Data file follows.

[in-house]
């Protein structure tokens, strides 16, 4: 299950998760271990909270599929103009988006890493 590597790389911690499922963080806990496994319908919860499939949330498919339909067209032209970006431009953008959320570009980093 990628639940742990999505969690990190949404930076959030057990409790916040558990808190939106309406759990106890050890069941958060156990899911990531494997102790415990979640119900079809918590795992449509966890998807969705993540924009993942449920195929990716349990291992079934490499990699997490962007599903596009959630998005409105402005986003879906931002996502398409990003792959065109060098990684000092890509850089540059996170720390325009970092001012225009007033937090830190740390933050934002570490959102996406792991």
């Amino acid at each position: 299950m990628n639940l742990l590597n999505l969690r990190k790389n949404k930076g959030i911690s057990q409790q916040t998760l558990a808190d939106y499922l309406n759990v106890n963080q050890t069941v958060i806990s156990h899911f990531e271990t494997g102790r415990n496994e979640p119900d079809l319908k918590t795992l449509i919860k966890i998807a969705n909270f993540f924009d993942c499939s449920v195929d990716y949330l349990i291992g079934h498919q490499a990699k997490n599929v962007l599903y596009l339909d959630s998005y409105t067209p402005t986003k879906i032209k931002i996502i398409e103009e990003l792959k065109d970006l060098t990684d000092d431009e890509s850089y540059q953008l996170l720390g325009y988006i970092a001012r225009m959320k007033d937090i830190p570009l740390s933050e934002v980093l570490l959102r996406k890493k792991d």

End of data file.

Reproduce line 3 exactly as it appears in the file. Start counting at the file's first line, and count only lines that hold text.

């Amino acid at each position: 299950m990628n639940l742990l590597n999505l969690r990190k790389n949404k930076g959030i911690s057990q409790q916040t998760l558990a808190d939106y499922l309406n759990v106890n963080q050890t069941v958060i806990s156990h899911f990531e271990t494997g102790r415990n496994e979640p119900d079809l319908k918590t795992l449509i919860k966890i998807a969705n909270f993540f924009d993942c499939s449920v195929d990716y949330l349990i291992g079934h498919q490499a990699k997490n599929v962007l599903y596009l339909d959630s998005y409105t067209p402005t986003k879906i032209k931002i996502i398409e103009e990003l792959k065109d970006l060098t990684d000092d431009e890509s850089y540059q953008l996170l720390g325009y988006i970092a001012r225009m959320k007033d937090i830190p570009l740390s933050e934002v980093l570490l959102r996406k890493k792991d």